When I was a student at CMU back in the late 80's, the story was that you could see Mister Rogers over in Schenly Park occasionally. Apparently, he lived close by the CMU campus, and would either go for walks or go jogging in the park. I never ran into him, but knew several people who mentioned having seen him. Always with an excited, "Guess who I saw?" sort of catch to their voice.
I lived in Mister Rogers' neighborhood.
No, I mean I really did. When I was growing up in Pittsburgh, the Rogers family lived just around the corner, in a big brick house with a sloping lawn.
From everything I have heard about Fred Rogers, he was one of the all-around nicest guys you could ever hope to meet. Even more than that, he was the canonical example of what we native Pittsburghers really consider a celebrity. Oh, we have our typical collection of football stars, hockey players and the like. Ask people about who the real Pittsburgh celebs are, though, and natives will mention people like jazz guitarist Joe Negri, county coroner Cyril Wecht, horror show host Bill "Chilly Billy" Cardille, weatherman Joe DiNardo ("Joe said it would!"), the Shop and Save Lady, news anchor Edie Tarbox... the lsit goes on and on.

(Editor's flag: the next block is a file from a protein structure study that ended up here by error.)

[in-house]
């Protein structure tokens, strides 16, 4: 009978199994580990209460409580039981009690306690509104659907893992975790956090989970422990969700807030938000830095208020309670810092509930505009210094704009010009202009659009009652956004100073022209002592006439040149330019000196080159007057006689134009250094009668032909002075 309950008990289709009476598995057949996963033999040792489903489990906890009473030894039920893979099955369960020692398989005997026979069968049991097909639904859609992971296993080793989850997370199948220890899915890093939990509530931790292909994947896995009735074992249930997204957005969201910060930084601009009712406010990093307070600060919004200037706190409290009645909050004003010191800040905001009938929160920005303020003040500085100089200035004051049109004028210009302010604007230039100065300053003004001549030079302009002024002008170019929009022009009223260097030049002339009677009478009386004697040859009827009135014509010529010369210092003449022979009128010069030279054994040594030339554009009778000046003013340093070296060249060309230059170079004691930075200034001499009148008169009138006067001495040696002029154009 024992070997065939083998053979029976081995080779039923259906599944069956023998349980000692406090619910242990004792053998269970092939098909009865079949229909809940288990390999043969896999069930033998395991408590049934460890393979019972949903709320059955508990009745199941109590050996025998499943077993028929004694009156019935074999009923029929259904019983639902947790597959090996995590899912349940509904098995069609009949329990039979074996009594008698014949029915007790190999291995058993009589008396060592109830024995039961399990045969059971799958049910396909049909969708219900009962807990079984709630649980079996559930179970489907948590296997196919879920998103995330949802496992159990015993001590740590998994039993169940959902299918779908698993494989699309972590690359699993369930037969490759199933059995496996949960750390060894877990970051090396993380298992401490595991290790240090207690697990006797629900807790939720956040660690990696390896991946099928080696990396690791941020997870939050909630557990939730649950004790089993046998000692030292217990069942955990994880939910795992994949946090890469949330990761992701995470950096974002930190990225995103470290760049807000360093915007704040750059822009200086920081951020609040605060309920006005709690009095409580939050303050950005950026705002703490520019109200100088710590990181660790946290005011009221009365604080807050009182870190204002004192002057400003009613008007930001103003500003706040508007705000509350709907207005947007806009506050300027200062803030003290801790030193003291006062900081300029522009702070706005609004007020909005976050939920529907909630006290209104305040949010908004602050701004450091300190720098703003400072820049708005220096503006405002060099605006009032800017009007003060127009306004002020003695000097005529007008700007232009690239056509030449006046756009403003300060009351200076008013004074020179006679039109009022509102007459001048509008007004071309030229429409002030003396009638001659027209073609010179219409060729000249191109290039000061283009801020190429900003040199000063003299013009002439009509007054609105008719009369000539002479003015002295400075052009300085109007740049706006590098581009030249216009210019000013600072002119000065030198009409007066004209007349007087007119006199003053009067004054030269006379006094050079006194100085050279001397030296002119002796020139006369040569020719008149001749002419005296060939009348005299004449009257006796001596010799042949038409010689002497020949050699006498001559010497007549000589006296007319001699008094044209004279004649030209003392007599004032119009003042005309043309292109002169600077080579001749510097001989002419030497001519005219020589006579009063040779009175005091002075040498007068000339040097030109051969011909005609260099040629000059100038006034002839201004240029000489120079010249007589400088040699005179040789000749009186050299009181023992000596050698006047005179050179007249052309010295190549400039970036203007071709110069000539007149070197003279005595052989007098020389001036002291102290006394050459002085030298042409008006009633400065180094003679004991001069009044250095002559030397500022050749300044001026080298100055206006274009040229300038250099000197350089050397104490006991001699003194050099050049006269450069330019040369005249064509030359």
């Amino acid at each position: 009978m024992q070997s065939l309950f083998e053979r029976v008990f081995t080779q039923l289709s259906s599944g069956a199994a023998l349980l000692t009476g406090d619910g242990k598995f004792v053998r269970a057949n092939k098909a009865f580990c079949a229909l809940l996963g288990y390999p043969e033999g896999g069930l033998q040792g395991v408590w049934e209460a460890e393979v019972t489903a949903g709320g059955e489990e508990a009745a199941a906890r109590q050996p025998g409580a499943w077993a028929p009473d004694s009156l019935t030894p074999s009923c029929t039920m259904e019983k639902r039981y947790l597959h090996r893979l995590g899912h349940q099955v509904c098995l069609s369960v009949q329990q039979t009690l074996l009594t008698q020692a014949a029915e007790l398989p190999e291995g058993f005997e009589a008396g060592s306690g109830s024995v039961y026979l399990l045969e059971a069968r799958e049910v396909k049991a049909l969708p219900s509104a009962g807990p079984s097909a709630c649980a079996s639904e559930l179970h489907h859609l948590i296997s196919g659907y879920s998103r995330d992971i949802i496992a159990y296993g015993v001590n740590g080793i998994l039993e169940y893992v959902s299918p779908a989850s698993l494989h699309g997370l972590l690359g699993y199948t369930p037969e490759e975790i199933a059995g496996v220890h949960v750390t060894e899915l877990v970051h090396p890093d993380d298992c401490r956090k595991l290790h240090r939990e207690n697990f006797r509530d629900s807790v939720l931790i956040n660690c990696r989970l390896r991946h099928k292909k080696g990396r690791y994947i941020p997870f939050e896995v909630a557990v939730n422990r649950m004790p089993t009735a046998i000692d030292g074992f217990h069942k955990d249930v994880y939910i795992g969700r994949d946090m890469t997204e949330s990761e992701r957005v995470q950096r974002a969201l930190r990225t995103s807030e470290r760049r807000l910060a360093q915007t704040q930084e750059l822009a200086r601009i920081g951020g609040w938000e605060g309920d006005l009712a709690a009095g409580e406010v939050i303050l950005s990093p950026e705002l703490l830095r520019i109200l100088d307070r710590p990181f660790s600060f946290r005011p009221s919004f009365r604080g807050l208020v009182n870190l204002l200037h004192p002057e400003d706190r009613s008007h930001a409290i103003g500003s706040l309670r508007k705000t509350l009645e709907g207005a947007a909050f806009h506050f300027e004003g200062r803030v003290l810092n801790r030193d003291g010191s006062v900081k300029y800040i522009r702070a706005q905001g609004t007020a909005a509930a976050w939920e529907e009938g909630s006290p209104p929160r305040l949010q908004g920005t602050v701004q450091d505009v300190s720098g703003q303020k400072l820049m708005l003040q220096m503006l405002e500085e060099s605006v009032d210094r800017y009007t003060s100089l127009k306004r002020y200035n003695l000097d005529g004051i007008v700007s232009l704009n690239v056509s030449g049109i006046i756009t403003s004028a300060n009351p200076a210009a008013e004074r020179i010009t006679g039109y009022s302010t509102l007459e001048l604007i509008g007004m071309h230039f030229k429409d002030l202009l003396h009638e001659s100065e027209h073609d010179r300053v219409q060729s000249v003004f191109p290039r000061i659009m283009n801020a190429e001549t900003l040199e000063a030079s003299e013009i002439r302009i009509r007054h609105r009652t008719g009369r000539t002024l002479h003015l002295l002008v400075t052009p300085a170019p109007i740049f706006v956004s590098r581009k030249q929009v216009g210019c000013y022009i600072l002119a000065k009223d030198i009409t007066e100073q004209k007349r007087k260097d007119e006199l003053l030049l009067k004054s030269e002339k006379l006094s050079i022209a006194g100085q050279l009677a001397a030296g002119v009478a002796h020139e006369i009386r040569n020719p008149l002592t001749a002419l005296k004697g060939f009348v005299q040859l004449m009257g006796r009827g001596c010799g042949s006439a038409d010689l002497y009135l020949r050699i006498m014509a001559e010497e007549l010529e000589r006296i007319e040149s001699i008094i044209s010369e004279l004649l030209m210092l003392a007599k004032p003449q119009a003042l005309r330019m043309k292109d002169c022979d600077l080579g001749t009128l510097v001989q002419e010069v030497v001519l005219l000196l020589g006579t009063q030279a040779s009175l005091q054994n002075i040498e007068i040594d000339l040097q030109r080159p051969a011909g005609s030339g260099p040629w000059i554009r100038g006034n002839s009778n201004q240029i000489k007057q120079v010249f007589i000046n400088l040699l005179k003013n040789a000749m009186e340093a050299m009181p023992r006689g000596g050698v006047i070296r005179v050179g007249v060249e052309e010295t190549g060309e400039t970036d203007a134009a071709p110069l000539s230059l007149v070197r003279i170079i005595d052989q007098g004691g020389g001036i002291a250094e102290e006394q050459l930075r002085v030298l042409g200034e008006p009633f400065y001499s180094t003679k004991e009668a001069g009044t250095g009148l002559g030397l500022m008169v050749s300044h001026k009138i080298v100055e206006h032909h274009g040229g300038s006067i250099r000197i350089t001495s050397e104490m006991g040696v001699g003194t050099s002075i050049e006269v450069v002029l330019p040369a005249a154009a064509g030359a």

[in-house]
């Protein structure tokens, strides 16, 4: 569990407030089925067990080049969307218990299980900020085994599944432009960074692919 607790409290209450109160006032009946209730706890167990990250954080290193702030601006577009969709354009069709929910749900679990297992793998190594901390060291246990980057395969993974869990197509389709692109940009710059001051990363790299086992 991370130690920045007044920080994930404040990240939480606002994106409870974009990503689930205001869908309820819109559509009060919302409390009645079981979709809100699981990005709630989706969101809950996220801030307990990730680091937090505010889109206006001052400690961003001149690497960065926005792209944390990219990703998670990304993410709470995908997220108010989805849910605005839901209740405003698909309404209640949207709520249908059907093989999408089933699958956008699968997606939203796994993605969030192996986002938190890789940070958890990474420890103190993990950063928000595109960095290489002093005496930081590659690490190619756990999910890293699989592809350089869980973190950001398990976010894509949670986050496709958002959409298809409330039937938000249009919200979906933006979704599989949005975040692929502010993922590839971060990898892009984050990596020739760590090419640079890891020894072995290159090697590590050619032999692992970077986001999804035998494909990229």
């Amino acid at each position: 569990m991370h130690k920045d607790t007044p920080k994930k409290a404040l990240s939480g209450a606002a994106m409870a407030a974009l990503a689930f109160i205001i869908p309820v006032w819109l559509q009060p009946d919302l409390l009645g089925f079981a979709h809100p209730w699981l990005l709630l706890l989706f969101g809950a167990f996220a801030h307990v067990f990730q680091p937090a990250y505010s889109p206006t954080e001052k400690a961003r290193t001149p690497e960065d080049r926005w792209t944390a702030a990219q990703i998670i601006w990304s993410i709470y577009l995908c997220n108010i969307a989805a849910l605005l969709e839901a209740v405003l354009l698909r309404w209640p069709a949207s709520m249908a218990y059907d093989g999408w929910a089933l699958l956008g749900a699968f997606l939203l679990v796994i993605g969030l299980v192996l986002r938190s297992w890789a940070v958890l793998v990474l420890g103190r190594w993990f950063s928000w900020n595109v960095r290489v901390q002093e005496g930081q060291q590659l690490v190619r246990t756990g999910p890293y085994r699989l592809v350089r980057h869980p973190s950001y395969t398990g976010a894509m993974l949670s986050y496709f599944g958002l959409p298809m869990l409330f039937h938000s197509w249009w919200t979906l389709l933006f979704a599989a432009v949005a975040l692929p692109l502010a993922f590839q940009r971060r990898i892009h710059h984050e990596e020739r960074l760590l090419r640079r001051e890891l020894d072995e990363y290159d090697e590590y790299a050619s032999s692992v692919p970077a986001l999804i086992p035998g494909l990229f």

Of course, we can't forget former mayor Sophie Masloff, who's main claim to fame, these days, is that she's a DNC superdelegate. I was just discussing Sophie yesterday with a coworker, and we both had the same attitude: love her or hate her, she's ours. There's a sort of fierce pride in our "little Jewish grandmother". While she was at home, we may have squabbled a bit, but hey - that happens in families. When you folks who don't know dahntahn from the sou'side start giving her a hard time, though, yinz guys had better realize that in Pittsburgh, things like "family" and "neighbor" still mean something special to us.
That's something I think Fred Rogers understood, and communicated. In a lot of ways, he was the embodiment of what many Pittsburghers wanted to be: just a plain nice guys, through and through; a guy who could look around himself, and whoever he saw, say "Hey - he's my neighbor."